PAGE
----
Chotto

By Lucca Bey

Since the beginning of the 2018 Japanese Plus program, we’ve not only been learning about the Japanese language, but we’ve been learning about the coinciding culture. This is how we came across the Iceberg metaphor. Above the iceberg’s waterline would be aspects of a certain subject, or in this case culture, that are readily visible, and can be seen from basic observation. However, icebergs are much deeper than they initially appear. Aspects of the Japanese culture that cannot simply be seen from observation are labeled ‘below the surface’ information – one of the many overlapping sections of the spoken Japanese language and the ‘below the surface’ Japanese culture.

When we learned about Chotto, the Japanese word that’s directly translated as ‘a little,’ I was surprised and interested at the context in how it was used. Chotto, as I learned, is the super polite Japanese way of denying someone something. One example that Eshita Sensei told us about was, if you were asking if there were any movie tickets left in their theater, and there were not, a ticket booth worker would still say, ‘Chotto,’ despite it not making too much sense in translation.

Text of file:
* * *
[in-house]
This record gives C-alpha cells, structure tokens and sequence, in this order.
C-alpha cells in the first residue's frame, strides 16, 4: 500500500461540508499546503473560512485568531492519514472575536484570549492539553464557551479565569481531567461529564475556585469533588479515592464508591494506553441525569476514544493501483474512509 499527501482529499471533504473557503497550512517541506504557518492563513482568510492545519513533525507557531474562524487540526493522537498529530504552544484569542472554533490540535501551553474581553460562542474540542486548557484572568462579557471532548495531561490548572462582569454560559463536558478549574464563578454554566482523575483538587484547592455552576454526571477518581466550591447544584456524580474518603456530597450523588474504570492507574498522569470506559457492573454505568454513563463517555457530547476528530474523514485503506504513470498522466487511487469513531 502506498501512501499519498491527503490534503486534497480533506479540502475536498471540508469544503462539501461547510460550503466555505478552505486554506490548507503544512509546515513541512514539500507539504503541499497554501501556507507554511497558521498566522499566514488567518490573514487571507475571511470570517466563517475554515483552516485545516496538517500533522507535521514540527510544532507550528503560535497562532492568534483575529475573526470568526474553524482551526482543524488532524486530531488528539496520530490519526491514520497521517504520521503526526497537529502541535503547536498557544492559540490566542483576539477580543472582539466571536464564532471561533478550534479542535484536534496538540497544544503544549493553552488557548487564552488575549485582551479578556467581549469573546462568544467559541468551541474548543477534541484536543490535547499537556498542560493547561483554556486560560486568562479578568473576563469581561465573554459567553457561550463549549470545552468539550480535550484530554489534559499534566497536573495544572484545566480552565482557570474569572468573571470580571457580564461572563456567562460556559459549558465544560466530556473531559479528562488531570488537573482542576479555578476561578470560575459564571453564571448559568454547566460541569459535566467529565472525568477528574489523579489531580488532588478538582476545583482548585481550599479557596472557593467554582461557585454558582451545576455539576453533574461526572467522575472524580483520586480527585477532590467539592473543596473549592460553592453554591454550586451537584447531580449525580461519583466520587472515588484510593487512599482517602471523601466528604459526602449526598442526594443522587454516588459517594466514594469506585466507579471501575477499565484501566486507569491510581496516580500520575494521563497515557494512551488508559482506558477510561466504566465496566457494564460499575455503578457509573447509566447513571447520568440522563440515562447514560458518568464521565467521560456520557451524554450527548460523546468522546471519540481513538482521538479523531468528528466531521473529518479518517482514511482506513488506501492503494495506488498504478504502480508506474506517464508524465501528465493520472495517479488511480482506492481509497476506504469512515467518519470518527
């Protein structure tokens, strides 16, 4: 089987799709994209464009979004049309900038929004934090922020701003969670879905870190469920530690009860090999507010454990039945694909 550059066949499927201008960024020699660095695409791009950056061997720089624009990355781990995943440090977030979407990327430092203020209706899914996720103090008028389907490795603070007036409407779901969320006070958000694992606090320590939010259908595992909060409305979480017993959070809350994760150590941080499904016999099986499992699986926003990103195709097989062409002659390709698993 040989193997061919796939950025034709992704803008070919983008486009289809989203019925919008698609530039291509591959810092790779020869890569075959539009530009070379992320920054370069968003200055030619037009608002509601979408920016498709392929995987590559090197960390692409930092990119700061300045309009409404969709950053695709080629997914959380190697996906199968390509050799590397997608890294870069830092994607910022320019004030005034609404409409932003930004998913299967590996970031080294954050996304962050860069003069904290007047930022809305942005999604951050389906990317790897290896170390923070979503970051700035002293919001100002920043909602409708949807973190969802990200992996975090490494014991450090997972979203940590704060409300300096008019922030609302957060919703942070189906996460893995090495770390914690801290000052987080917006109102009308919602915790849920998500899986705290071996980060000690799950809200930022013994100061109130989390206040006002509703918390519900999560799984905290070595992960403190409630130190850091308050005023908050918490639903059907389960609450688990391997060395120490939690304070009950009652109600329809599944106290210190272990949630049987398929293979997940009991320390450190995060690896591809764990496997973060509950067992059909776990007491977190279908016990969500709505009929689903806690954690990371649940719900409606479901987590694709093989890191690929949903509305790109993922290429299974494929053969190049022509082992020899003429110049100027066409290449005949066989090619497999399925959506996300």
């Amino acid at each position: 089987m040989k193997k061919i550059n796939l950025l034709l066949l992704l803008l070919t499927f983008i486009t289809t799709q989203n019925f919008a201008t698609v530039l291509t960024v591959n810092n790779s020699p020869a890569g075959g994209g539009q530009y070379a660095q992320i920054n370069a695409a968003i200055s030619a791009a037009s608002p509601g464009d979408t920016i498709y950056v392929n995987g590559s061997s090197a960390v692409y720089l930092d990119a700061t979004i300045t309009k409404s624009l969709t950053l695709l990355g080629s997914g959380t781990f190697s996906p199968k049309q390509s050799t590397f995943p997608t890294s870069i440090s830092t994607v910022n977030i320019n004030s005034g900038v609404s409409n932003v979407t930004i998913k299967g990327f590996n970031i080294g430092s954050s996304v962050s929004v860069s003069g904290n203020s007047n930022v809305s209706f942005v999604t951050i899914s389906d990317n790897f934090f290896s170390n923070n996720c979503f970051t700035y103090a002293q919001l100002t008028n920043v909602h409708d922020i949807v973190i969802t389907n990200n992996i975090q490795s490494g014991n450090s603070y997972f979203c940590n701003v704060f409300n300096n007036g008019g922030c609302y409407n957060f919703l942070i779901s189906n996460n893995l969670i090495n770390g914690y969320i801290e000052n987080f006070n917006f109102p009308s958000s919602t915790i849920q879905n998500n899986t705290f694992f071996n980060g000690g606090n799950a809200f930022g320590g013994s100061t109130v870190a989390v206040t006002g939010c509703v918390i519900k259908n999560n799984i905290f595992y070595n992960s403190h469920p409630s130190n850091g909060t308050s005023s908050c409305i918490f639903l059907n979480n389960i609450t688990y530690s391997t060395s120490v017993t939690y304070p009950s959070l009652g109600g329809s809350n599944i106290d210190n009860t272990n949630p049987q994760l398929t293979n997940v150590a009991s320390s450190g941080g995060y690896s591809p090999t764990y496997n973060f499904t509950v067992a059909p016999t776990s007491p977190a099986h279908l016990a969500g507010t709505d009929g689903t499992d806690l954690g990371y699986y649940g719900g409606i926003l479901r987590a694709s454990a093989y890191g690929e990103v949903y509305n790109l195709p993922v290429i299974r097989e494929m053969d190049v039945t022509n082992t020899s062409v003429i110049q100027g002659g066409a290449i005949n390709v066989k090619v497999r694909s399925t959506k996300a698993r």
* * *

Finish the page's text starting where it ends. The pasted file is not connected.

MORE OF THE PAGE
Simply learning about this word gave me a great introduction and general insight into the culture and value placed on respect in Japan. Typically in America, we would say no, straight out, but finding out how commonplace that Chotto is in Japan really opened my eyes to how much value people place on manners and offering people what they want in Japan. All in all, I’m getting more and more excited to learn about the interconnectedness between the Japanese culture and language, and Chotto was a great introduction to this!

Leave a Reply

Fill in your details below or click an icon to log in:

WordPress.com Logo

You are commenting using your WordPress.com account. Log Out /  Change )

Google photo

You are commenting using your Google account. Log Out /  Change )

Twitter picture

You are commenting using your Twitter account. Log Out /  Change )

Facebook photo

You are commenting using your Facebook account. Log Out /  Change )

Connecting to %s